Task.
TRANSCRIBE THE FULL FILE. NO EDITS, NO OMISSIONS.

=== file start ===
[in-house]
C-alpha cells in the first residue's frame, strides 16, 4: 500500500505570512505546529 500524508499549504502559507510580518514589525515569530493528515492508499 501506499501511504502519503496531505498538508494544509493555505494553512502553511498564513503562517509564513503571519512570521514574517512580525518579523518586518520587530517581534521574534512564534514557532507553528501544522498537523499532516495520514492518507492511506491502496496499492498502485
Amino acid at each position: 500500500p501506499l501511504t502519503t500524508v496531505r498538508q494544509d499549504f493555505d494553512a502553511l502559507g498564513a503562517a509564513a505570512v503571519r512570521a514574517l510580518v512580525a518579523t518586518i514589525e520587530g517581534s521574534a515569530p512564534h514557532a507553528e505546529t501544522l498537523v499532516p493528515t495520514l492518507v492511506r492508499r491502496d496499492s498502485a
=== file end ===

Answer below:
[in-house]
C-alpha cells in the first residue's frame, strides 16, 4: 500500500505570512505546529 500524508499549504502559507510580518514589525515569530493528515492508499 501506499501511504502519503496531505498538508494544509493555505494553512502553511498564513503562517509564513503571519512570521514574517512580525518579523518586518520587530517581534521574534512564534514557532507553528501544522498537523499532516495520514492518507492511506491502496496499492498502485
Amino acid at each position: 500500500p501506499l501511504t502519503t500524508v496531505r498538508q494544509d499549504f493555505d494553512a502553511l502559507g498564513a503562517a509564513a505570512v503571519r512570521a514574517l510580518v512580525a518579523t518586518i514589525e520587530g517581534s521574534a515569530p512564534h514557532a507553528e505546529t501544522l498537523v499532516p493528515t495520514l492518507v492511506r492508499r491502496d496499492s498502485a